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Lessons from a tragic failure in leadership

Lessons from a tragic failure in leadership

Burton Winters was a typical fourteen-year-old living with his parents in Makkovik, Labrador. Winter weather makes snow mobile driving a necessity there and, like most of the boys in his community, Burton was an experienced driver. One afternoon in February, he set out on his machine to visit his grandmother.

He didn’t make it home.

Somehow, in the dark and harsh weather, Burton missed a crucial turning and lost his bearings. Instead of going towards home, he and his machine headed out many miles onto the sea ice. Eventually, the machine became stuck and Burton continued on foot for another nineteen kilometres, all in the wrong direction.

The local Makkovik authorities appealed to the Canadian Forces Search and Rescue detachment for help in locating Burton. They were refused. At first light, the following day, the local community made arrangements for private helicopters to conduct a search but none had either the equipment or expertise to care for someone who would most certainly be suffering from serious hypothermia should they find him. Sadly, Burton’s frozen body was eventually located lying on the ice, miles away from home.

I watched this story unfold on the television program, The Fifth Estate, last week. From a leadership perspective, one thing leapt out at me. The Rear Admiral, commander of Maritime Forces, Atlantic and in charge of the Search and Rescue detachment, chose not to lead, but to manage at a time when leadership might have made a crucial difference in the outcome.

When asked why he had not deployed a Cormorant helicopter to help in the search for Burton, he responded by stating his primary mission as “marine and aeronautic search and rescue”. He went on to say that had he assigned even one of the three available SAR helicopters to search for the teenager and was called to respond to what he described as an event at sea, he would not have been in a position to fulfill his primary mission.

I will not pretend to know all of the complexities involved in running this kind of operation. It no doubt has some very unique challenges. But, I think there are at least a couple of lessons in leadership here to consider.

One is about Getting the purpose right. I wonder if the Rear Admiral in this story might have made a different decision had he seen his primary mission not as, “marine and aeronautical search and rescue” but as “saving lives”. Perhaps if he had chosen to look at it differently, the outcome might also have been different. As it was, he opted not to respond to a real situation in favour of securing his command’s ability to respond to a potential one.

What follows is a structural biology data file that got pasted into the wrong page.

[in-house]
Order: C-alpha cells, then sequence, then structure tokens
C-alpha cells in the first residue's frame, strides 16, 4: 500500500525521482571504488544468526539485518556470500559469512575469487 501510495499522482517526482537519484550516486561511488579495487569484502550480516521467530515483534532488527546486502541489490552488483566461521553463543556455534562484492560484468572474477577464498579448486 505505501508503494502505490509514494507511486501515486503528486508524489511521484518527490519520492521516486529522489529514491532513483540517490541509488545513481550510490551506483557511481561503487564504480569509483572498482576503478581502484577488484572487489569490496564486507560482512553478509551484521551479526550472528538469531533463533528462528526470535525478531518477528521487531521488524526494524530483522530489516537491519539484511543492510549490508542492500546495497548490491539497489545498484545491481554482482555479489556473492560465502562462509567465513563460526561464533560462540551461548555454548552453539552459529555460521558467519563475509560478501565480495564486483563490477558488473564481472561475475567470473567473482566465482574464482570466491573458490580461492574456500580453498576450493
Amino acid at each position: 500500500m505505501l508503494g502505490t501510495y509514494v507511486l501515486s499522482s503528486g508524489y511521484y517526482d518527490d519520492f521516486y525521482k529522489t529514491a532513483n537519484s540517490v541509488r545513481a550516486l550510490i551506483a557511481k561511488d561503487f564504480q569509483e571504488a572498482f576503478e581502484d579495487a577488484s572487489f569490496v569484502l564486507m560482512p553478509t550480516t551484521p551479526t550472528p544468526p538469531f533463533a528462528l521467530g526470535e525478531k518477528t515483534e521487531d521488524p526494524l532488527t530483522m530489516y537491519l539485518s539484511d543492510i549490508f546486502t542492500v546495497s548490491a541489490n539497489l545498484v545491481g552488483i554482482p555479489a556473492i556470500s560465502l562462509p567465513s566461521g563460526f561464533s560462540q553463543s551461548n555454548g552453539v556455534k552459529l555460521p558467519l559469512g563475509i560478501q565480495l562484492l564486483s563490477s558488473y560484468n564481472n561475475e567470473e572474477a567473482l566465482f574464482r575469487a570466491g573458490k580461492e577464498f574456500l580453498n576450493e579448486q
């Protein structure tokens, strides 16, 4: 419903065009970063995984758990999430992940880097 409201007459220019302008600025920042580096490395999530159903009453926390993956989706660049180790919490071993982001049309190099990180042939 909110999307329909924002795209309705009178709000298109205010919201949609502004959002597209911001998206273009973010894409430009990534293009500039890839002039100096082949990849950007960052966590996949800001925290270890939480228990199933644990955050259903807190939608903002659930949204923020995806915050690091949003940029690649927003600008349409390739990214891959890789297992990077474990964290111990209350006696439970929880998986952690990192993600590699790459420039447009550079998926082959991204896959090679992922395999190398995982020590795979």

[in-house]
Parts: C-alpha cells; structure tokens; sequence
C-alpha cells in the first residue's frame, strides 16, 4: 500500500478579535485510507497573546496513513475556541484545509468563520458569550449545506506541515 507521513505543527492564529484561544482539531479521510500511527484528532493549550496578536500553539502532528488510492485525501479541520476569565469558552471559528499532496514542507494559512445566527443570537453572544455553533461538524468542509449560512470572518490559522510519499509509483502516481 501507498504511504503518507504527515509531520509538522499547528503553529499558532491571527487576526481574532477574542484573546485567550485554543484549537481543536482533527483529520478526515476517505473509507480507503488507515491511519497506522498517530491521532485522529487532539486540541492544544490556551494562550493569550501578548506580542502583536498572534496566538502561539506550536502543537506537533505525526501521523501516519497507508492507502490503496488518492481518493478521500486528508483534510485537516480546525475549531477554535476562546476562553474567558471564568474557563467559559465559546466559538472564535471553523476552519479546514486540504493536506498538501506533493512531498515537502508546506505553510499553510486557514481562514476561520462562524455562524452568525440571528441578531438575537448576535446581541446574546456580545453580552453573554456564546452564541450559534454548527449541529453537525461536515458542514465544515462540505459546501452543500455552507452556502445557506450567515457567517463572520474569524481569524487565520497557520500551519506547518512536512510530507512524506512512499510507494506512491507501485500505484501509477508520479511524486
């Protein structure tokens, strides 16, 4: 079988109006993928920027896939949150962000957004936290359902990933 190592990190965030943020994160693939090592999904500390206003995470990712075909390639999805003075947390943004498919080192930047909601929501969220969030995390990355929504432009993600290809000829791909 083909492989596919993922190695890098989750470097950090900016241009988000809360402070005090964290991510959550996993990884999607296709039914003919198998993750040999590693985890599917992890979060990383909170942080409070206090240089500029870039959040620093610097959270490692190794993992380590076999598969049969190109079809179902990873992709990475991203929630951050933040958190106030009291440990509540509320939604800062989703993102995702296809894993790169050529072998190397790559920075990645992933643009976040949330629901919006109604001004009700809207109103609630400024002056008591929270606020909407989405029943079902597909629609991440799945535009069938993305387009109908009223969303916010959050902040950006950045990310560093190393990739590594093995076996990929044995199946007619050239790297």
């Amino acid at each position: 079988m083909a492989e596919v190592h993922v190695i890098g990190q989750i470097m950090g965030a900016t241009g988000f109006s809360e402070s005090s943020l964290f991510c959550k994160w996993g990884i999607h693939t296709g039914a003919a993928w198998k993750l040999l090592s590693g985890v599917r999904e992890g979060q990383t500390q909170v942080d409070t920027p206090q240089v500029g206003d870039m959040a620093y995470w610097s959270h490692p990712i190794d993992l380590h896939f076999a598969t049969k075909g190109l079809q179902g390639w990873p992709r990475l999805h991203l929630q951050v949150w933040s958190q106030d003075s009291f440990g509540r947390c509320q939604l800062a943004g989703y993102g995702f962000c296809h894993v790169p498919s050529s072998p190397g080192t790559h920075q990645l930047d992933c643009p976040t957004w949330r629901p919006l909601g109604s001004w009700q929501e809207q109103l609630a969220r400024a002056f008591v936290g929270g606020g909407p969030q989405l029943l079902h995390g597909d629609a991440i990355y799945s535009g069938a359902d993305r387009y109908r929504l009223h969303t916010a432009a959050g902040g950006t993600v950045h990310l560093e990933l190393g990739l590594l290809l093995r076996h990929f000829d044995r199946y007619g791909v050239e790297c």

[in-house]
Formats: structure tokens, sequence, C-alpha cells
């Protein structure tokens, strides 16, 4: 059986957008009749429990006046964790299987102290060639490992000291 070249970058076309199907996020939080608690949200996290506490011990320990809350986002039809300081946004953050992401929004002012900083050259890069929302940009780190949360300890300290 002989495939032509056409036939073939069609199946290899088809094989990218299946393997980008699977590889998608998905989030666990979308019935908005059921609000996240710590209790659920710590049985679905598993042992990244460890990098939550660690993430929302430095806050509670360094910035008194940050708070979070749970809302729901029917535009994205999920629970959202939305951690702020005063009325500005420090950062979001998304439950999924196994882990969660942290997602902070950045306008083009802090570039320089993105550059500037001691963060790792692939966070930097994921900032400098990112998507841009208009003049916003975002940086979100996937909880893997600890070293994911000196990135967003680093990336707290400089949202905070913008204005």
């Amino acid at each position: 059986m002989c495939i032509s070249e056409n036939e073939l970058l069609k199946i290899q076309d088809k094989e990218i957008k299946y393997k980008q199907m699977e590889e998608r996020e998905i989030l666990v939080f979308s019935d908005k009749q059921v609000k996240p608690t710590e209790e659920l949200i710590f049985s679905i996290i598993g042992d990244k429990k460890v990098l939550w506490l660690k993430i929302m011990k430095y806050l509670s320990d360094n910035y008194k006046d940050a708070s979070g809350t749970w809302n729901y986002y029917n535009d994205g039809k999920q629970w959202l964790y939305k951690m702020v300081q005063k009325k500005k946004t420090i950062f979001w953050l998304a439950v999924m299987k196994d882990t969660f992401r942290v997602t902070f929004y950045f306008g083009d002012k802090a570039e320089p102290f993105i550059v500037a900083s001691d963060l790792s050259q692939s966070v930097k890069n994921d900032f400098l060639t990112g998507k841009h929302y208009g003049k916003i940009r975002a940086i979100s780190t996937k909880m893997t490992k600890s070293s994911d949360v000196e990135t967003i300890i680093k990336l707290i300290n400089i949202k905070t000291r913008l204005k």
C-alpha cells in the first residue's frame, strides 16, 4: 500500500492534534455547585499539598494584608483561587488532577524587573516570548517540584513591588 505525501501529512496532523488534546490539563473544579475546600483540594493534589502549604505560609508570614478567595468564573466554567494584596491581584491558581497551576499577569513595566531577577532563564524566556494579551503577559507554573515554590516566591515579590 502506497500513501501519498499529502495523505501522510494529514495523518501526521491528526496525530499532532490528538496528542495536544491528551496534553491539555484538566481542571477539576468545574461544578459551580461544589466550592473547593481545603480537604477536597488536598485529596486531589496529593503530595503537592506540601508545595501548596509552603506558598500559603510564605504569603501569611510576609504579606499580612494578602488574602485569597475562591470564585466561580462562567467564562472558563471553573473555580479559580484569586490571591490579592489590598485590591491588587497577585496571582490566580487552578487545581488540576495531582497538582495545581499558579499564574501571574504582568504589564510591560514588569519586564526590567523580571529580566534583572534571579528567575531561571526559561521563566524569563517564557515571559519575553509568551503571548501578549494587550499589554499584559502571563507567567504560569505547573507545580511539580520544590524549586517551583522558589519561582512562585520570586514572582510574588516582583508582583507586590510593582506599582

Secondly, it is about Knowing when to lead and when to manage. I don’t know much about military operations. I do know there are a lot of protocols to follow. Protocols are put in place to create order and ensure the safety of personnel who are often exposed to dangerous situations. This case required the leader to act, in full knowledge of the associated risks, and also in spite of them. However, managing the protocol seems to have taken precedence over responding to an immediate and dire situation.

This leads me to my final thought, which is about Knowing when to break the rules. I believe rules are meant to serve us, not the other way around. They are put in place for a reason. However, they should never become sacrosanct. Times and situations change and sometimes rules become impediments. Of course, we will never know what might have happened if the military had responded differently to Burton Winters’ plight. But to me, it comes down to a matter of knowing when to throw out the rules and simply do what’s right.

What do you think?

Gwyn Teatro

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Gwyn Teatro is a certified professional coach with a masters of science degree in management. She has coached senior business leaders and groups on leadership, organisational effectiveness and strategic business planning.